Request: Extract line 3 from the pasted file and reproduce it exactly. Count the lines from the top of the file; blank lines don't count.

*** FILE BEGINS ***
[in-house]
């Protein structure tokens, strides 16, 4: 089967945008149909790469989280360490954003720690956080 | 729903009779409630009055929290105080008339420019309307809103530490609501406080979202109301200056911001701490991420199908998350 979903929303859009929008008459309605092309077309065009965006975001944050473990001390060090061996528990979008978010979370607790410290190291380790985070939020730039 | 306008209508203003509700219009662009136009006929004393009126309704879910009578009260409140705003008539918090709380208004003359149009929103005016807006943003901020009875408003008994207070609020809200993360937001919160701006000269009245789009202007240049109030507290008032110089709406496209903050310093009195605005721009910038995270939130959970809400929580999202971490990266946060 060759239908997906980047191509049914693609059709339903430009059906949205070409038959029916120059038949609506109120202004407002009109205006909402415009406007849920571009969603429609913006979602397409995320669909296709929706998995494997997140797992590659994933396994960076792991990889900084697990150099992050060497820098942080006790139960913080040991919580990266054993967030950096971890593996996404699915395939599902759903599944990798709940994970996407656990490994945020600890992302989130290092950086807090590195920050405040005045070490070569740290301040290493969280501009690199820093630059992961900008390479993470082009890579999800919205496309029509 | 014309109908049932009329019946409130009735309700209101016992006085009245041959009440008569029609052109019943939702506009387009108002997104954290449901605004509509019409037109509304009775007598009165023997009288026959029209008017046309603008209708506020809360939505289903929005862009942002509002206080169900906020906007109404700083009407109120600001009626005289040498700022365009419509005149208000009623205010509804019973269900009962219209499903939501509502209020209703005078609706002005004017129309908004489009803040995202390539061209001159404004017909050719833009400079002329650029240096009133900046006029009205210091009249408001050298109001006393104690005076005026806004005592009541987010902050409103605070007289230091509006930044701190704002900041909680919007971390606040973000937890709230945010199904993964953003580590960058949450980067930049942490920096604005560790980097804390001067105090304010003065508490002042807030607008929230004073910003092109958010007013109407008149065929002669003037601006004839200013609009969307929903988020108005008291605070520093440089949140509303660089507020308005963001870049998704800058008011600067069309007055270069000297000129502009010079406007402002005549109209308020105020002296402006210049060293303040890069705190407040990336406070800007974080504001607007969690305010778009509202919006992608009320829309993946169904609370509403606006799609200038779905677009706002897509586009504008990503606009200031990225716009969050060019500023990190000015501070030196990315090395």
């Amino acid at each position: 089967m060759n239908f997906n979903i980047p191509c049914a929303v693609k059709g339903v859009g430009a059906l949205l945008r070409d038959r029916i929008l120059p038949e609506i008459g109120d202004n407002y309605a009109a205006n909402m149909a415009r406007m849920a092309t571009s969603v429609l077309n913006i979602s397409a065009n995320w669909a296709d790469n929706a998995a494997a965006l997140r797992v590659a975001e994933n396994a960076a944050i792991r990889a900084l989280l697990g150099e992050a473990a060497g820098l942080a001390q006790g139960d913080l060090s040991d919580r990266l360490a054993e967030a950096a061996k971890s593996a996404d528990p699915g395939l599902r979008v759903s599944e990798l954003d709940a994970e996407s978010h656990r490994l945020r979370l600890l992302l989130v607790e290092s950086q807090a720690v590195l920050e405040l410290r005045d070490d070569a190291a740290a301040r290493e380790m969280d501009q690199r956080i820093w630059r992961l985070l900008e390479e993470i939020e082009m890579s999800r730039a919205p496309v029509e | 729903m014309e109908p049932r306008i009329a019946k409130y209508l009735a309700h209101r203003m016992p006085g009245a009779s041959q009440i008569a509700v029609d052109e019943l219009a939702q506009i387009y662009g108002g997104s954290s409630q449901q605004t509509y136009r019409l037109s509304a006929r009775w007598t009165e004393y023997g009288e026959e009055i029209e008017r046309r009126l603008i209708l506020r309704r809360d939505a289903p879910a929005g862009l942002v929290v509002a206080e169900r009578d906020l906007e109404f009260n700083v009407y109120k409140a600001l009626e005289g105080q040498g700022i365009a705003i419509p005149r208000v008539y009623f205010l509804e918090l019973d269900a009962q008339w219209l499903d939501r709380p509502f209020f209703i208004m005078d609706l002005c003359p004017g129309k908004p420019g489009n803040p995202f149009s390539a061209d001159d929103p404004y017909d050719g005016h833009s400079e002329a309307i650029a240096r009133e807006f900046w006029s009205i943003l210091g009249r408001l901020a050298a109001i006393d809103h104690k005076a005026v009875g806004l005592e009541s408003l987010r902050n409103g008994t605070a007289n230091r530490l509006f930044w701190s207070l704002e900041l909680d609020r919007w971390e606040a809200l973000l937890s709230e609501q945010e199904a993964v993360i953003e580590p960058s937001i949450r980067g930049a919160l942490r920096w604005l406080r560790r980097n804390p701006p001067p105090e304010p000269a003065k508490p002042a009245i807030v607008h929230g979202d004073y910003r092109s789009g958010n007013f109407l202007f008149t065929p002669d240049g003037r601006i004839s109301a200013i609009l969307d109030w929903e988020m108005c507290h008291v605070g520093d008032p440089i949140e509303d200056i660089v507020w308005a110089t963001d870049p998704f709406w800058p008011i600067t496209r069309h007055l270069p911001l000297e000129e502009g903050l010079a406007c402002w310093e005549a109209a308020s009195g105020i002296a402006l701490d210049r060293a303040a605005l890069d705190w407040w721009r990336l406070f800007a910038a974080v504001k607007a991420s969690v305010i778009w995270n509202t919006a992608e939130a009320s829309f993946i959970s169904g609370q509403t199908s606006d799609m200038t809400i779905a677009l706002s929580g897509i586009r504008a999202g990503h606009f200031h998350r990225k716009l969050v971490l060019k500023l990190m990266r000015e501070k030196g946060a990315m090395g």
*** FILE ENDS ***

């Amino acid at each position: 089967m060759n239908f997906n979903i980047p191509c049914a929303v693609k059709g339903v859009g430009a059906l949205l945008r070409d038959r029916i929008l120059p038949e609506i008459g109120d202004n407002y309605a009109a205006n909402m149909a415009r406007m849920a092309t571009s969603v429609l077309n913006i979602s397409a065009n995320w669909a296709d790469n929706a998995a494997a965006l997140r797992v590659a975001e994933n396994a960076a944050i792991r990889a900084l989280l697990g150099e992050a473990a060497g820098l942080a001390q006790g139960d913080l060090s040991d919580r990266l360490a054993e967030a950096a061996k971890s593996a996404d528990p699915g395939l599902r979008v759903s599944e990798l954003d709940a994970e996407s978010h656990r490994l945020r979370l600890l992302l989130v607790e290092s950086q807090a720690v590195l920050e405040l410290r005045d070490d070569a190291a740290a301040r290493e380790m969280d501009q690199r956080i820093w630059r992961l985070l900008e390479e993470i939020e082009m890579s999800r730039a919205p496309v029509e | 729903m014309e109908p049932r306008i009329a019946k409130y209508l009735a309700h209101r203003m016992p006085g009245a009779s041959q009440i008569a509700v029609d052109e019943l219009a939702q506009i387009y662009g108002g997104s954290s409630q449901q605004t509509y136009r019409l037109s509304a006929r009775w007598t009165e004393y023997g009288e026959e009055i029209e008017r046309r009126l603008i209708l506020r309704r809360d939505a289903p879910a929005g862009l942002v929290v509002a206080e169900r009578d906020l906007e109404f009260n700083v009407y109120k409140a600001l009626e005289g105080q040498g700022i365009a705003i419509p005149r208000v008539y009623f205010l509804e918090l019973d269900a009962q008339w219209l499903d939501r709380p509502f209020f209703i208004m005078d609706l002005c003359p004017g129309k908004p420019g489009n803040p995202f149009s390539a061209d001159d929103p404004y017909d050719g005016h833009s400079e002329a309307i650029a240096r009133e807006f900046w006029s009205i943003l210091g009249r408001l901020a050298a109001i006393d809103h104690k005076a005026v009875g806004l005592e009541s408003l987010r902050n409103g008994t605070a007289n230091r530490l509006f930044w701190s207070l704002e900041l909680d609020r919007w971390e606040a809200l973000l937890s709230e609501q945010e199904a993964v993360i953003e580590p960058s937001i949450r980067g930049a919160l942490r920096w604005l406080r560790r980097n804390p701006p001067p105090e304010p000269a003065k508490p002042a009245i807030v607008h929230g979202d004073y910003r092109s789009g958010n007013f109407l202007f008149t065929p002669d240049g003037r601006i004839s109301a200013i609009l969307d109030w929903e988020m108005c507290h008291v605070g520093d008032p440089i949140e509303d200056i660089v507020w308005a110089t963001d870049p998704f709406w800058p008011i600067t496209r069309h007055l270069p911001l000297e000129e502009g903050l010079a406007c402002w310093e005549a109209a308020s009195g105020i002296a402006l701490d210049r060293a303040a605005l890069d705190w407040w721009r990336l406070f800007a910038a974080v504001k607007a991420s969690v305010i778009w995270n509202t919006a992608e939130a009320s829309f993946i959970s169904g609370q509403t199908s606006d799609m200038t809400i779905a677009l706002s929580g897509i586009r504008a999202g990503h606009f200031h998350r990225k716009l969050v971490l060019k500023l990190m990266r000015e501070k030196g946060a990315m090395g």